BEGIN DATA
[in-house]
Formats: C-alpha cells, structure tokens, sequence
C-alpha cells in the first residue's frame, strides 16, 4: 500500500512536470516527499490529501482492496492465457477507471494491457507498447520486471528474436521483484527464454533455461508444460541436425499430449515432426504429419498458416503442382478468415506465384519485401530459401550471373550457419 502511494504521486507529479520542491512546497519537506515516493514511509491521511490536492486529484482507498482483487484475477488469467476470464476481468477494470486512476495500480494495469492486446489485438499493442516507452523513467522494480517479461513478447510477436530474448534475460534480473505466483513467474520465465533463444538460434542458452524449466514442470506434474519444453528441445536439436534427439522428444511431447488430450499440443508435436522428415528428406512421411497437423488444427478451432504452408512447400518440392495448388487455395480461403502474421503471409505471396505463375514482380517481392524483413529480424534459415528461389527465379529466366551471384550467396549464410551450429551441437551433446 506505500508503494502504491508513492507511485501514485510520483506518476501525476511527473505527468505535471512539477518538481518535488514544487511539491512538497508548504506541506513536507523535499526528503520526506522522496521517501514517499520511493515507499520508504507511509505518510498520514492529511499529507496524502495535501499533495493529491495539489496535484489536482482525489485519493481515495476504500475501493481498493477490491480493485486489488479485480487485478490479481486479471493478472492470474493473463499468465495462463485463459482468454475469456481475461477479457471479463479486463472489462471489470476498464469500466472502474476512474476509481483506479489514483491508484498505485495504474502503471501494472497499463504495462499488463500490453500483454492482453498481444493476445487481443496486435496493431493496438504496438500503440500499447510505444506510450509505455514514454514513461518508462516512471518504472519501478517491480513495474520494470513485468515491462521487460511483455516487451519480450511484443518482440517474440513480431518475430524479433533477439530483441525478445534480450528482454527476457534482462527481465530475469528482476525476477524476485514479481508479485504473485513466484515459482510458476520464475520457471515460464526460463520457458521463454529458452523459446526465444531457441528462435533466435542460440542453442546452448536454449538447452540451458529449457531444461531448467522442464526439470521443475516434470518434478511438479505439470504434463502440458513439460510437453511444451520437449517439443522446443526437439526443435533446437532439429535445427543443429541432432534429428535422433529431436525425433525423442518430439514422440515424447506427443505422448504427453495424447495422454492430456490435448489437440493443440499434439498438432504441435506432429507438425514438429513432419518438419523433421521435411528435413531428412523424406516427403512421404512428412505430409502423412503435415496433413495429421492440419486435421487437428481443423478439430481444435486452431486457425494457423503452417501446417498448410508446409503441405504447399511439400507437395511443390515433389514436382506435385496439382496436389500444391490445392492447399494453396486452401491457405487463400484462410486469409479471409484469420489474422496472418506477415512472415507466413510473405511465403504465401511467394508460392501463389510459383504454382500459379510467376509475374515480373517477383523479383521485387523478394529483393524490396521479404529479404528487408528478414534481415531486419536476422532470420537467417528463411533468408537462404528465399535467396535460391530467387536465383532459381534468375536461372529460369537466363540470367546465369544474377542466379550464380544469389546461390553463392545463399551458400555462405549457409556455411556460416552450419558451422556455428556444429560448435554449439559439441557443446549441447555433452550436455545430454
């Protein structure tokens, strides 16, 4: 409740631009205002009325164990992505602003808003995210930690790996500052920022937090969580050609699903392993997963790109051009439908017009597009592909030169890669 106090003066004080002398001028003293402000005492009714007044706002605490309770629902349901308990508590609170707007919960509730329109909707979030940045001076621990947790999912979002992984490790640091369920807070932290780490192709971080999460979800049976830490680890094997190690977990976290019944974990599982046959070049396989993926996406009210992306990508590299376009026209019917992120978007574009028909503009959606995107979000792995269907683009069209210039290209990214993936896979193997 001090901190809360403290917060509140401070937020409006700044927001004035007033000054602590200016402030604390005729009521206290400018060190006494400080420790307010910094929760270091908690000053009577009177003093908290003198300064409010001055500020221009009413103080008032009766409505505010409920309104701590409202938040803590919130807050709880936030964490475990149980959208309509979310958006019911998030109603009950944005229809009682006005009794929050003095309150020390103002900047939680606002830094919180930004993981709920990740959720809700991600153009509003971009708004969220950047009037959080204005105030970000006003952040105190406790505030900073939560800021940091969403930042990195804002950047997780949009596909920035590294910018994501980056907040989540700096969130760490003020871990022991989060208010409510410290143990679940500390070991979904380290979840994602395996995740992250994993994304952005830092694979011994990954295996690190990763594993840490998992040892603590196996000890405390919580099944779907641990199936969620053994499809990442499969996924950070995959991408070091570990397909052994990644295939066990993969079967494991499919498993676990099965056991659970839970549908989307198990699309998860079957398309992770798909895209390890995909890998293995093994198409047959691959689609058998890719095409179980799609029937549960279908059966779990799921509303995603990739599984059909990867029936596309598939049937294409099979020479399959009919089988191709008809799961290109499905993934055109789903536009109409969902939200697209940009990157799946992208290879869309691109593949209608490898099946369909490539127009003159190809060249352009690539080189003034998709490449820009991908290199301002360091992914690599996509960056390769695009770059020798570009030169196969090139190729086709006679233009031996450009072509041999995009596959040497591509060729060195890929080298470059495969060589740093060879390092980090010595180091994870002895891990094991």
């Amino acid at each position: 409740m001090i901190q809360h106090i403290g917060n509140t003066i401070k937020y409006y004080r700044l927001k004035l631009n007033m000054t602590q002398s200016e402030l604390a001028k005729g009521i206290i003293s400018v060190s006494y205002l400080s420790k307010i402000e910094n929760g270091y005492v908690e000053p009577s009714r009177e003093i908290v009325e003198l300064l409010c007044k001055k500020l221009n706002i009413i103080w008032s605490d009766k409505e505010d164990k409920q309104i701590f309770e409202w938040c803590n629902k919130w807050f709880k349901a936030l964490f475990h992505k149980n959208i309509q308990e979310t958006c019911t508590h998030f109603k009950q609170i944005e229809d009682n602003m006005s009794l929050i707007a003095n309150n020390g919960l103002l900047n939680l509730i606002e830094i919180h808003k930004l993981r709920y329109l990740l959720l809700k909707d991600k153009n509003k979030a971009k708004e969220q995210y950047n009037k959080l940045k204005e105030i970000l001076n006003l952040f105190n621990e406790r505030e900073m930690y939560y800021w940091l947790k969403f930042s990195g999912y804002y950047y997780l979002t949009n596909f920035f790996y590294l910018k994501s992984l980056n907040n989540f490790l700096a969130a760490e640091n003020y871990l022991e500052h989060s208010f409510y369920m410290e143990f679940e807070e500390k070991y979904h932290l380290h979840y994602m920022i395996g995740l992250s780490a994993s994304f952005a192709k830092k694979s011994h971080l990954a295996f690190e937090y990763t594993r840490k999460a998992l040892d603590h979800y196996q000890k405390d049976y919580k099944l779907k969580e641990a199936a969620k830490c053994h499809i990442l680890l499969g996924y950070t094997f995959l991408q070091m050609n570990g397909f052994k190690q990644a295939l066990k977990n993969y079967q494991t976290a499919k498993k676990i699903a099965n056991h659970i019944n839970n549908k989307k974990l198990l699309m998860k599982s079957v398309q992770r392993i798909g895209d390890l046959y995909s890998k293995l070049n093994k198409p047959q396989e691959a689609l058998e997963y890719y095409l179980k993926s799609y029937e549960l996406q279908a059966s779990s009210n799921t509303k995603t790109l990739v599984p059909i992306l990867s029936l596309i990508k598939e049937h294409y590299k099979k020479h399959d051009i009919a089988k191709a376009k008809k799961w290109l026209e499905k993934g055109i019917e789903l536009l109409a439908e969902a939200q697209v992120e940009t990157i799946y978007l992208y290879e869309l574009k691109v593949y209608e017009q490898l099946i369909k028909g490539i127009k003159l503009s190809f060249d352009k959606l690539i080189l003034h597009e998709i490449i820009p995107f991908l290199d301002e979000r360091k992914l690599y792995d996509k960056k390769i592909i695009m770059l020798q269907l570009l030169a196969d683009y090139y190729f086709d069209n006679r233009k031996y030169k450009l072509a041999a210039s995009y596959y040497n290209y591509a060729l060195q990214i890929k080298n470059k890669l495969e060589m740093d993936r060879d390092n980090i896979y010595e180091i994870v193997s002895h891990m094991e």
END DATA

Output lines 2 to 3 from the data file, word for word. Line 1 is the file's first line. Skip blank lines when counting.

Formats: C-alpha cells, structure tokens, sequence
C-alpha cells in the first residue's frame, strides 16, 4: 500500500512536470516527499490529501482492496492465457477507471494491457507498447520486471528474436521483484527464454533455461508444460541436425499430449515432426504429419498458416503442382478468415506465384519485401530459401550471373550457419 502511494504521486507529479520542491512546497519537506515516493514511509491521511490536492486529484482507498482483487484475477488469467476470464476481468477494470486512476495500480494495469492486446489485438499493442516507452523513467522494480517479461513478447510477436530474448534475460534480473505466483513467474520465465533463444538460434542458452524449466514442470506434474519444453528441445536439436534427439522428444511431447488430450499440443508435436522428415528428406512421411497437423488444427478451432504452408512447400518440392495448388487455395480461403502474421503471409505471396505463375514482380517481392524483413529480424534459415528461389527465379529466366551471384550467396549464410551450429551441437551433446 506505500508503494502504491508513492507511485501514485510520483506518476501525476511527473505527468505535471512539477518538481518535488514544487511539491512538497508548504506541506513536507523535499526528503520526506522522496521517501514517499520511493515507499520508504507511509505518510498520514492529511499529507496524502495535501499533495493529491495539489496535484489536482482525489485519493481515495476504500475501493481498493477490491480493485486489488479485480487485478490479481486479471493478472492470474493473463499468465495462463485463459482468454475469456481475461477479457471479463479486463472489462471489470476498464469500466472502474476512474476509481483506479489514483491508484498505485495504474502503471501494472497499463504495462499488463500490453500483454492482453498481444493476445487481443496486435496493431493496438504496438500503440500499447510505444506510450509505455514514454514513461518508462516512471518504472519501478517491480513495474520494470513485468515491462521487460511483455516487451519480450511484443518482440517474440513480431518475430524479433533477439530483441525478445534480450528482454527476457534482462527481465530475469528482476525476477524476485514479481508479485504473485513466484515459482510458476520464475520457471515460464526460463520457458521463454529458452523459446526465444531457441528462435533466435542460440542453442546452448536454449538447452540451458529449457531444461531448467522442464526439470521443475516434470518434478511438479505439470504434463502440458513439460510437453511444451520437449517439443522446443526437439526443435533446437532439429535445427543443429541432432534429428535422433529431436525425433525423442518430439514422440515424447506427443505422448504427453495424447495422454492430456490435448489437440493443440499434439498438432504441435506432429507438425514438429513432419518438419523433421521435411528435413531428412523424406516427403512421404512428412505430409502423412503435415496433413495429421492440419486435421487437428481443423478439430481444435486452431486457425494457423503452417501446417498448410508446409503441405504447399511439400507437395511443390515433389514436382506435385496439382496436389500444391490445392492447399494453396486452401491457405487463400484462410486469409479471409484469420489474422496472418506477415512472415507466413510473405511465403504465401511467394508460392501463389510459383504454382500459379510467376509475374515480373517477383523479383521485387523478394529483393524490396521479404529479404528487408528478414534481415531486419536476422532470420537467417528463411533468408537462404528465399535467396535460391530467387536465383532459381534468375536461372529460369537466363540470367546465369544474377542466379550464380544469389546461390553463392545463399551458400555462405549457409556455411556460416552450419558451422556455428556444429560448435554449439559439441557443446549441447555433452550436455545430454